All About Books: Stephen Buhler

Stephen Buhler

Stephen Buhler is Vice Chair and Aaron Douglas Professor of English at UNL.

Listen to Stephen's All About Books:


“Waking Bliss” – Stephen Buhler


I grew up an avid reader, which led (as it often does) to being an English major, which in turn led (as it can happen) to being an English teacher. Even avid readers, though, can feel their enthusiasm flag. If we're honest as readers, English majors, and English teachers, we probably have to admit that there are authors whose skills and glories we can recognize, but whose pleasures escape us. One of those authors, for me, was John Milton and one of those glories his epic poem Paradise Lost.

Yes, I appreciated the excerpts in my anthologies that my teachers assigned me and I could explain to my high school students how they too could appreciate those same passages when I assigned them. We all quickly bowed in respect and moved on.

When I returned to graduate school and served as a teaching assistant for a literature survey course, the pattern of hasty deference continued – it was almost guaranteed to do so. The brilliant, passionate professor for whom I worked described John Milton during a lecture back in the 1980s as the “Darth Vader” of English Literature: big; intimidating; intriguingly wounded, perhaps; ultimately scary.  I thought the comment possibly unencouraging to our students but not necessarily inaccurate.

And then I encountered Christopher Grose, a Miltonist.  Also the best harmonica player I've ever had the privilege of performing with. Chris loves Milton. He loves blues. He combined his loves in a collaborative project, shared with students, of retelling Milton's Paradise Lost via blues music. The result was and is “The Paradise Blues,” as in –

Let me tell you John's story / About man's first woe / Eve and Adam in that garden / The spite and malice of our foe .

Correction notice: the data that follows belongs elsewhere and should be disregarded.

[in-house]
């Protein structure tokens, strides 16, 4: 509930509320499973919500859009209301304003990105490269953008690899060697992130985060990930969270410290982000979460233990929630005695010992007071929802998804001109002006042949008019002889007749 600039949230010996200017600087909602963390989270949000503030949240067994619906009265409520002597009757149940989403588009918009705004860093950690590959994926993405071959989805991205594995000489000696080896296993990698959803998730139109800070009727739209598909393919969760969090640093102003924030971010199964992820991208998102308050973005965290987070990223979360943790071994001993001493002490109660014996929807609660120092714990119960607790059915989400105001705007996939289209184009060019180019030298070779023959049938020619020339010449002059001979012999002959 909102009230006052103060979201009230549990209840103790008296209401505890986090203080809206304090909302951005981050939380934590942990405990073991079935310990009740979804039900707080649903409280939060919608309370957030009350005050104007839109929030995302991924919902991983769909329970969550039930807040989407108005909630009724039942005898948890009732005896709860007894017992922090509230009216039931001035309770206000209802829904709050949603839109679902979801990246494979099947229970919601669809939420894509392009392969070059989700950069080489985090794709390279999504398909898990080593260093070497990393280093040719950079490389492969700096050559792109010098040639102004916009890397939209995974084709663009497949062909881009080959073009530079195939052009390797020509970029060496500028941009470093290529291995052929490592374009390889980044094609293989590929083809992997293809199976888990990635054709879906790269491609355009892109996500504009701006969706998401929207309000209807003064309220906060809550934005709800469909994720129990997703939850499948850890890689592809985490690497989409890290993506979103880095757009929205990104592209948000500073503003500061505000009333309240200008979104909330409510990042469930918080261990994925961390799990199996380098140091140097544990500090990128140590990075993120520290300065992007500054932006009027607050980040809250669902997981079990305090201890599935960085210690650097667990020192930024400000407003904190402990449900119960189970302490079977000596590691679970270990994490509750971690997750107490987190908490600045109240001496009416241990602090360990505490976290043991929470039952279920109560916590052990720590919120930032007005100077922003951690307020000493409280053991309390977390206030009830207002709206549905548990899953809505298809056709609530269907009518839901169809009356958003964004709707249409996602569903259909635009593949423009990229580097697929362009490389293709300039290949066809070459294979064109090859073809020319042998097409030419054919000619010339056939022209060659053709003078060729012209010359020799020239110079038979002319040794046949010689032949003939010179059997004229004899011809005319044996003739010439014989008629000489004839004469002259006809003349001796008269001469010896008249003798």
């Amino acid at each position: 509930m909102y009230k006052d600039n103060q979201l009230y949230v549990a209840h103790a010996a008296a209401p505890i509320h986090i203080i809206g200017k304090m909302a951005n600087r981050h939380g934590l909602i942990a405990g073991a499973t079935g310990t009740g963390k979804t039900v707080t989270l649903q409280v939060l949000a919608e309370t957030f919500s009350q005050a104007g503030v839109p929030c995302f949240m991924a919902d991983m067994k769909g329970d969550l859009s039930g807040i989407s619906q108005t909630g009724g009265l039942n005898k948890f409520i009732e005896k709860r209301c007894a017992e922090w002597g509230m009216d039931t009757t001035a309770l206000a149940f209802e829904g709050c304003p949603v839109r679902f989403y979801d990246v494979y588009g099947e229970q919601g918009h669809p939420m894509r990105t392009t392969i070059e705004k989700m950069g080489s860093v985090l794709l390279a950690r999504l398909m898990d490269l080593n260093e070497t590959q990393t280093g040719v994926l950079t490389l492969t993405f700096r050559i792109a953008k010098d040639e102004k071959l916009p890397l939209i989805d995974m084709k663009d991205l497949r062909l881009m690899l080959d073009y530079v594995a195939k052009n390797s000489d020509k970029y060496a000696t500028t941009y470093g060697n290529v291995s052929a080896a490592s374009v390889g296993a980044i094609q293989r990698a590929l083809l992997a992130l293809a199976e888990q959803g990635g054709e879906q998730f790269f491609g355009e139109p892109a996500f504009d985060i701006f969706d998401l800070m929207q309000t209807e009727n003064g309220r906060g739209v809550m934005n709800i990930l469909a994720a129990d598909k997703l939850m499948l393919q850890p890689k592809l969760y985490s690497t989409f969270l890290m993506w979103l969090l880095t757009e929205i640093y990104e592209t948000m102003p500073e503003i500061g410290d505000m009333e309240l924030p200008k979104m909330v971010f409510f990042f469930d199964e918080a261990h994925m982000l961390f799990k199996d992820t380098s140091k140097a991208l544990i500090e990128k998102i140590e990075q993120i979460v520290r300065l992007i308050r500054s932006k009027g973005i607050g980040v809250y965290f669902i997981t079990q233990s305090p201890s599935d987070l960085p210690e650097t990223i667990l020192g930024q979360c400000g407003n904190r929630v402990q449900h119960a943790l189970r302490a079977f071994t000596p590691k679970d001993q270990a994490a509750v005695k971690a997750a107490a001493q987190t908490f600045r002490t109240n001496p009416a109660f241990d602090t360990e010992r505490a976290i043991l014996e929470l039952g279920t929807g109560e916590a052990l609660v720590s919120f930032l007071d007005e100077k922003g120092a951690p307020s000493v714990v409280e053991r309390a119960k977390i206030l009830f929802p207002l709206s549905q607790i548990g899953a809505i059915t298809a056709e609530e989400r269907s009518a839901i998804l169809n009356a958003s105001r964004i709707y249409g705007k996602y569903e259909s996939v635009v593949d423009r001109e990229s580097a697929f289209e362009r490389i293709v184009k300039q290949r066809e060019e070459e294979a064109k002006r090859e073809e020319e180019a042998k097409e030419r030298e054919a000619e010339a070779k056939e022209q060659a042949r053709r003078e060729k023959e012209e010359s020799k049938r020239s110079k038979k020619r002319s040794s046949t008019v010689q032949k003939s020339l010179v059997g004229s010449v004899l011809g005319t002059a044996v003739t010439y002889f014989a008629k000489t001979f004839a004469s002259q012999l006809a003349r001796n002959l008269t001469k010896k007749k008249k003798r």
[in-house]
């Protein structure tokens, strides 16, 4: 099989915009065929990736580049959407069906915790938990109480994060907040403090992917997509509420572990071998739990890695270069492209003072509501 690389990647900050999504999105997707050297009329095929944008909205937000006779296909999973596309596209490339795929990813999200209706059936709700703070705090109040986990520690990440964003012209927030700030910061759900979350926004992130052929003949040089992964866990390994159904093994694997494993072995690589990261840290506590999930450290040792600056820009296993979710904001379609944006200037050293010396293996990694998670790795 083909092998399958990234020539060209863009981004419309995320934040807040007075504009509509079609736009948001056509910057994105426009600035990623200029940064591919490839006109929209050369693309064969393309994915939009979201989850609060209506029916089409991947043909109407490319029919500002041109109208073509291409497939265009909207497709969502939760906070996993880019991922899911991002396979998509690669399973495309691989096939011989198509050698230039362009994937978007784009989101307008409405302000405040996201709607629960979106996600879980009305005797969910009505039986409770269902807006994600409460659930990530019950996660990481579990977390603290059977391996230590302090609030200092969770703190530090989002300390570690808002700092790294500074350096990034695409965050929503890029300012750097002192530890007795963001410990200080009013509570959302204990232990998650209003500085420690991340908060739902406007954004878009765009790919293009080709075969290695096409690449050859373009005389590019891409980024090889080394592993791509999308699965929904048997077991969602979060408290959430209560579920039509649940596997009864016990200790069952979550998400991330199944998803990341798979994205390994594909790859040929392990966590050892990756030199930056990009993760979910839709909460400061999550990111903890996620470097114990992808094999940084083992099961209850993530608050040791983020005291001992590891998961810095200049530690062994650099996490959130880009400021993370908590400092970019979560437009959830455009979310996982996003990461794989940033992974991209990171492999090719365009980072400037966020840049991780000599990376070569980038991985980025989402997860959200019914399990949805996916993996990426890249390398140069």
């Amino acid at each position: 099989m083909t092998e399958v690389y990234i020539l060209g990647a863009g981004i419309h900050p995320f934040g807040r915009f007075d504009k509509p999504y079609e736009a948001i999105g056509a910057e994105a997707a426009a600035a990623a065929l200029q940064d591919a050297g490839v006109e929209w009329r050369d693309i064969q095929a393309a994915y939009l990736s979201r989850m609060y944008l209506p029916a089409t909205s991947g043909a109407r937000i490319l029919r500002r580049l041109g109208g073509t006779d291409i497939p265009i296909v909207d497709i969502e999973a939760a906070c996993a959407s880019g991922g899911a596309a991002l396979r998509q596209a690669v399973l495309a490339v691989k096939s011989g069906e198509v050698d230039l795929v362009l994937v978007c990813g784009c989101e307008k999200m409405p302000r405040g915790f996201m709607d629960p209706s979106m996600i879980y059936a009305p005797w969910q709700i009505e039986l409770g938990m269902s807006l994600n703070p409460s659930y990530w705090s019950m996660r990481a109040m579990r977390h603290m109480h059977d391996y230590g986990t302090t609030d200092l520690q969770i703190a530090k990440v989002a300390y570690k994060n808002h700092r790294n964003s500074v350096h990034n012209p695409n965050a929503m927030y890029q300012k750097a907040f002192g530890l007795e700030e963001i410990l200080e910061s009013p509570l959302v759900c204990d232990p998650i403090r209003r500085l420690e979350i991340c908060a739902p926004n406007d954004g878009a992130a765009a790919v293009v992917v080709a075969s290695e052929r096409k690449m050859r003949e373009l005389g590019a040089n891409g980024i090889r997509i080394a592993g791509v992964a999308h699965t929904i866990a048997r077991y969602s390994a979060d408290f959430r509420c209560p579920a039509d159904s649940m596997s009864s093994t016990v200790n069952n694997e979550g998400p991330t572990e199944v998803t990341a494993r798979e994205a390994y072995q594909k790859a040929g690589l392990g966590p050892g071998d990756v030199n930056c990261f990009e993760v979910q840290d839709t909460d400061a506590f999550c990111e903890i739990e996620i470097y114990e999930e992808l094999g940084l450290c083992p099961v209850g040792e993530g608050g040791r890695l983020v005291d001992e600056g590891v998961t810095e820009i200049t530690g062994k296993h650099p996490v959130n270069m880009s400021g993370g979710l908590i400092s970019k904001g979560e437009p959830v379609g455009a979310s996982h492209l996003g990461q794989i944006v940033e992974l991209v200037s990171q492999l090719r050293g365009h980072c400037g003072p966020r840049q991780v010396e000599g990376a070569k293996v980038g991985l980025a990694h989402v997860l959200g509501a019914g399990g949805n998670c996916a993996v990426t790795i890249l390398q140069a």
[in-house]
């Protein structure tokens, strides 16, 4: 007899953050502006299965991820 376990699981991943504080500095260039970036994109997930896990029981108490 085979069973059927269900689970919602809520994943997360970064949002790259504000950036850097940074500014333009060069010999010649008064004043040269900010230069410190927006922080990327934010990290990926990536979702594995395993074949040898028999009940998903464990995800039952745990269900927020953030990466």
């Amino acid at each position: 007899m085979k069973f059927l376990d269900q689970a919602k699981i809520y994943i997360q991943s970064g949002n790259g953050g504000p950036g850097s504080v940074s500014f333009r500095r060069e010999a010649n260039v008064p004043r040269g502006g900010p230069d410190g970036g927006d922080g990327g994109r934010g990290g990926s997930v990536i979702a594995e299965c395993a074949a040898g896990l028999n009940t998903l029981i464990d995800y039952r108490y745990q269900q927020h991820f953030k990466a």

Through working with Chris on a series of musical adaptations under the name “Bland John and the Miltones” and also in a seminar with Chris and other graduate students, I had a conversion experience. Partly it was Chris dispelling the Darth Vader image. Partly it was seeing how Milton learned from Shakespeare's iambic pentameter lines. But mostly it was the rich and festive marriage of searching inquiry and innate musicality that won me over.

As a result, I love to read Milton. I love to teach Milton. I love to do and share research on Milton. I love to hear how a range of composers have set his glorious language to music – from Henry Lawes to Georg Frideric Handel to Hubert Parry to Charles Ives to Grace Williams. I even love to watch how choreographers respond in dance to composers responding in music to Milton's words. Most of all, I love to speak those words aloud.

In 2008, the English Department at the University of Nebraska-Lincoln organized a communal reading of Paradise Lost – something that happens in several places around the world each year, but that seemed especially appropriate in honor of Milton's 400th Birthday. I was an eager listener and participant, and somewhere during Book 8, around the 6000th line of blank verse, as I read aloud the Archangel Raphael's message of the deep principles at work in the universe – something else happened. Raphael calls Adam's attention to the night sky, noting:

                                    other Suns perhaps
With their attendant Moons thou wilt descry
Communicating Male and Female Light,
Which two great Sexes animate the World,
Stor'd in each Orb perhaps with some that live.
For such vast room in Nature unpossessed
By living Soul, desert and desolate,

Only to shine, yet scarce to cóntribute

Each Orb a glimpse of Light, conveyed so far
Down to this habitable, which returns
Light back to them, is obvious to dispute.

And in that brief but vivid, daring and dizzying suggestion of infinite productivity and innumerable souls inhabiting other orbs, something more than my imagination took flight.

A week or so after the event, a colleague in my department – a skilled poet herself – stopped me in the hall to say how much she enjoyed the reading and how much she wished she could have stayed for more of it. I told her, as best I could, about my transcendent experience sparked by the poem's rhythms, images, ideas, emotions – and about how that experience lingered with me.

She looked at me with amused concern. “Steve,” she asked, “are you tripping on Milton?” “Yes,” I answered. “Yes, I am.”

The combination of imaginative, ideational, and sensory overload is something, I think, that Milton aimed for. He has a character in another work call it a “sober certainty of waking bliss” – a combination of intellectual clarity and experiential delight. It's an idea and a reality waiting for us throughout his magical, magisterial, magnificent verse.  I'm looking forward to Milton's 410th Birthday . . .


All About Books Main Page